For our $1.8 million sale client in particular, because each individual client was worth so much to our client, we used direct mail and phone calls to follow up with everyone who had opened an email and hadn’t responded. Our tech actually showed us people who had opened emails more than ten times that hadn’t replied.

People don’t do that unless there’s at least some interest there.

Talking again about technology, there are tools like Loom video which will send you an email when someone’s watched the video. Following up with someone after they’ve watched the video can make a huge difference between them and someone who hasn’t.

Even if you miss them, you can try them the next day at the exact same time. That’s the power of technology.

  • Write 5-8 follow up emails
  • Take note of anything in particular that stands out. (A certain time of day you’re getting replies, an email that seems to plummet response, an email that boosts it. Break it down and see if there’s anything worth testing there.)

Step #9 – Know What Happens When They Say “Yes” (But They’re Not Ready to Buy Yet)

When you’re aiming for six, seven, or even eight-figure customers, you can’t expect them to say yes and then immediately move into working with you.

A lot of them need to talk about budget, go through paperwork, and get sign-offs from the board and secondary decision-makers. It can take lots of nurturing and time.

And sometimes, it just doesn’t make sense to move forward with the sale right at that moment.

In the case of our client, it took about four and a half months of nurturing before they had the paperwork signed.

So it was four and a half months of them going back to their client saying, “Hey, by the way, you know, I know you said to give you a little bit of time. I’m just coming back and we’ve just written this book, or we’ve written this article, or there’s something of value I think I can add. So I just wanted to send this to you just to keep us top of mind.”

They checked in consistently to offer things of value that kept them top of mind for their seven-figure client.

Having a nurturing process in place for people who do say yes to a phone call or a case study but just aren’t ready to buy now ensures you don’t get lost in the mix when your client is doing other things.

  • What do you have that would be of real value to your prospects that you can give them to touch base with them and keep them warm?
  • If you don’t have anything, what can you make that would be an asset for you and fill a genuine need for them?

Step #10 – Engineer Your Sales Process

When you’re working with corporate customers, several people will likely be involved in the purchasing process.

This means you need to engineer your sales process to work in your favor. You need to map out every step in the process until each person in decision-making positions and their objections are accounted for.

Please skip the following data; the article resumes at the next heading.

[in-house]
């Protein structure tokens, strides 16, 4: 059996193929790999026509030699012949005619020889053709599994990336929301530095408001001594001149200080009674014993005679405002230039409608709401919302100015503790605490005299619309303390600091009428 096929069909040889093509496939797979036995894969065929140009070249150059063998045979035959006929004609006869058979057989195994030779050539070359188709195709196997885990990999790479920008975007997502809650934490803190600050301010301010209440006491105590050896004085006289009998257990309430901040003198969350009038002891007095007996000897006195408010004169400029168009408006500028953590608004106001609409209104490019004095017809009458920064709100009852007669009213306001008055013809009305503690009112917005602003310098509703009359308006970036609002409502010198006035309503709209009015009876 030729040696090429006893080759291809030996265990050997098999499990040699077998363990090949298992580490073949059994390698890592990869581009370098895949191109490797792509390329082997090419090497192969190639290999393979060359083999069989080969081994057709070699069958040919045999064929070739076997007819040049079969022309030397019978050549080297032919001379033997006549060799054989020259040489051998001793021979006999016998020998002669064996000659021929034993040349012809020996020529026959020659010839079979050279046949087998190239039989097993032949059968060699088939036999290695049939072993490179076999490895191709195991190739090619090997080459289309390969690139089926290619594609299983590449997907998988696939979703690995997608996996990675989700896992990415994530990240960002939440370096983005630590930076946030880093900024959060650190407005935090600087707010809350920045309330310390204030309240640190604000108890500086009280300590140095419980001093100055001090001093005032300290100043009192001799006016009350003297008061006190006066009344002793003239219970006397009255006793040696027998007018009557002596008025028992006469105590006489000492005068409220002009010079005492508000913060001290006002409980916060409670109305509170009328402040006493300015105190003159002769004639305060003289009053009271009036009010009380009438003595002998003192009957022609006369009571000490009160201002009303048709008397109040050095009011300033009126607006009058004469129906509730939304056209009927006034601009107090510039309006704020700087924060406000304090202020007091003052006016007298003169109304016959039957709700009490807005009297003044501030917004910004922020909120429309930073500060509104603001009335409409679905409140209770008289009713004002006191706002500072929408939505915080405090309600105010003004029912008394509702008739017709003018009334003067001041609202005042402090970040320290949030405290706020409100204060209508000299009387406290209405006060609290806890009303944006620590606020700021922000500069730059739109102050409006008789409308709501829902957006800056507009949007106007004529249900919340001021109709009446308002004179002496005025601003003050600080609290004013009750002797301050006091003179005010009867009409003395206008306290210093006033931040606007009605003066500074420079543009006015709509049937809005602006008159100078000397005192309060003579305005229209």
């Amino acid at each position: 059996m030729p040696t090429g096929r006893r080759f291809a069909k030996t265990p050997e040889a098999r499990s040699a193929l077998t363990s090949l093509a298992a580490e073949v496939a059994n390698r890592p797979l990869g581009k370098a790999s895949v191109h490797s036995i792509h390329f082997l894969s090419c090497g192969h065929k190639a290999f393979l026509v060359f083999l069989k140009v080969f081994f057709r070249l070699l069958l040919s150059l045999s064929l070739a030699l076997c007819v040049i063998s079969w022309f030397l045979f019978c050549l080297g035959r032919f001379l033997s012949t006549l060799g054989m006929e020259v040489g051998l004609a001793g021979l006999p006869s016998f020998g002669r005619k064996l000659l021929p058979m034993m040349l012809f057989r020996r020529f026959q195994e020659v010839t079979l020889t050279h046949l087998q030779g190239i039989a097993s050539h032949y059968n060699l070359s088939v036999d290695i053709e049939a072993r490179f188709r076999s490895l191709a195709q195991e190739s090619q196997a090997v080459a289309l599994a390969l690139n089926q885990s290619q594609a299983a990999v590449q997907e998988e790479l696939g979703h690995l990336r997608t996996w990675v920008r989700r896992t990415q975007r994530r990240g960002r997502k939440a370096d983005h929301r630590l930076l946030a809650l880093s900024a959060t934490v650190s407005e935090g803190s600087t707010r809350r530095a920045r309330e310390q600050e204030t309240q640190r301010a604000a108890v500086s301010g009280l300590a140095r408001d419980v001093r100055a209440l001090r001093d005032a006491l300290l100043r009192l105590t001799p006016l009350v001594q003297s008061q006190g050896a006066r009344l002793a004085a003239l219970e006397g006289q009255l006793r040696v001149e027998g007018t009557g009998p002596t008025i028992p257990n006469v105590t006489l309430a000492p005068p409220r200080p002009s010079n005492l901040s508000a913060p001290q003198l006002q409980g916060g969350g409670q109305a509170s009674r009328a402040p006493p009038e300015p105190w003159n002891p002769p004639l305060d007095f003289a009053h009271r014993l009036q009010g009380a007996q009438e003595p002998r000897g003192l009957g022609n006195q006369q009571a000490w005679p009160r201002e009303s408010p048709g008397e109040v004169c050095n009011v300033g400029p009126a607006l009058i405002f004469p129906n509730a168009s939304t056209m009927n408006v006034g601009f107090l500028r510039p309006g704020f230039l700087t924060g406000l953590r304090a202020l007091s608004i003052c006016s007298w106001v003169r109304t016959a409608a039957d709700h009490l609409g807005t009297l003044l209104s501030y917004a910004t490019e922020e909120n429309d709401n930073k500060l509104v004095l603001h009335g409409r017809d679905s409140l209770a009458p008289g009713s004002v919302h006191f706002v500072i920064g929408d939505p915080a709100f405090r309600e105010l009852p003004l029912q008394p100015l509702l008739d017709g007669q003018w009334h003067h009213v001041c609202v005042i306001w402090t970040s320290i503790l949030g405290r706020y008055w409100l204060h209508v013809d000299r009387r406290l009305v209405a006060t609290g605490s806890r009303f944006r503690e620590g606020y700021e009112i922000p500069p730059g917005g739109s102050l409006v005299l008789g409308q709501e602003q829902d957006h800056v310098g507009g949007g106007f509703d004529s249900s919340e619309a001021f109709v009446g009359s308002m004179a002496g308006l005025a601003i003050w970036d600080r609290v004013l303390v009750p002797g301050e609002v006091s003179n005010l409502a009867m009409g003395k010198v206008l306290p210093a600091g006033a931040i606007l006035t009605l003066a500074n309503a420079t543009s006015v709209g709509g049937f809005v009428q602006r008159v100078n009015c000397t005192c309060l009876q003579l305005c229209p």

With this client, we worked backward from the initial contact and created a list of people who would have a say in whether the corporate purchased the service. The chief marketing officer, the chief financial officer, and so on.

We mapped out what each stakeholder might be objecting to and then worked out the sales process to get around those as quickly as possible and make it easy for them to move forward.

Yes, it’s delicate, tedious work. But putting in this kind of effort will launch you far and above your competitors.

“Be like a duck. Calm on the surface, but always paddling like the dickens underneath.” – Michael Caine

  • Who are you going to have to go through to get a “yes” for your project? Write them out individually.
  • What objections will each of them have?
  • What do they need to hear from you to feel comfortable moving forward?
  • Map out your sales process to counter each person’s objections and tell them what they need to hear at each step.

Step #11 – Focus on Your Onboarding Process

You’ve made the sale and you’re ready to celebrate.

Maybe there’s already a bottle of tequila waiting with your name on it…

But the work isn’t finished!

Making the sale is only the beginning. This is when the real work starts.

You want to make sure you’re serving them and they’re getting the results they’re after, starting at the very beginning with your onboarding process.

Onboarding is all about making the customer comfortable, preparing them for what they’ll need to contribute to the work to come, and helping them to see exactly what processes you’ll follow when delivering to them.

Assuming a “yes” early on will still be a “yes” several months down the line is dangerous.

Corporate clients expect a high level of service, which is what you should aim to provide from the minute they agree to work with you- and every minute thereafter.

  • Flesh out your onboarding process.
  • Set the standards and show your clients what they can expect- and what you expect from them.
  • Make it as smooth and easy as possible. Set them at ease.

Step #12 – Optimize The Process

It’s nice to make one sale.

It’s even nicer to make 10 or 100!

So, our last step is to go back and examine every single step of the process you just went through to see what you can optimize.

There are lessons to be learned in everything, and there’s always something we can apply to be even one percent better every single day.

  • What went wrong during this process? What went right?
  • What objections came up that you didn’t expect?
  • Where can you improve your process to make it easier for the clients to buy from you?
  • What can you improve to make it so they actually want to do more business with you in the future as well?

Build Your Process

The Introverted Prospecting Process isn’t a quick, easy, or a hack.

But with it, a $1.8M deal is only the beginning.

Do you want these results for your business, but need a little extra guidance? Schedule a Growth Roadmap call with us today and we’ll work on developing a sales process that works for you.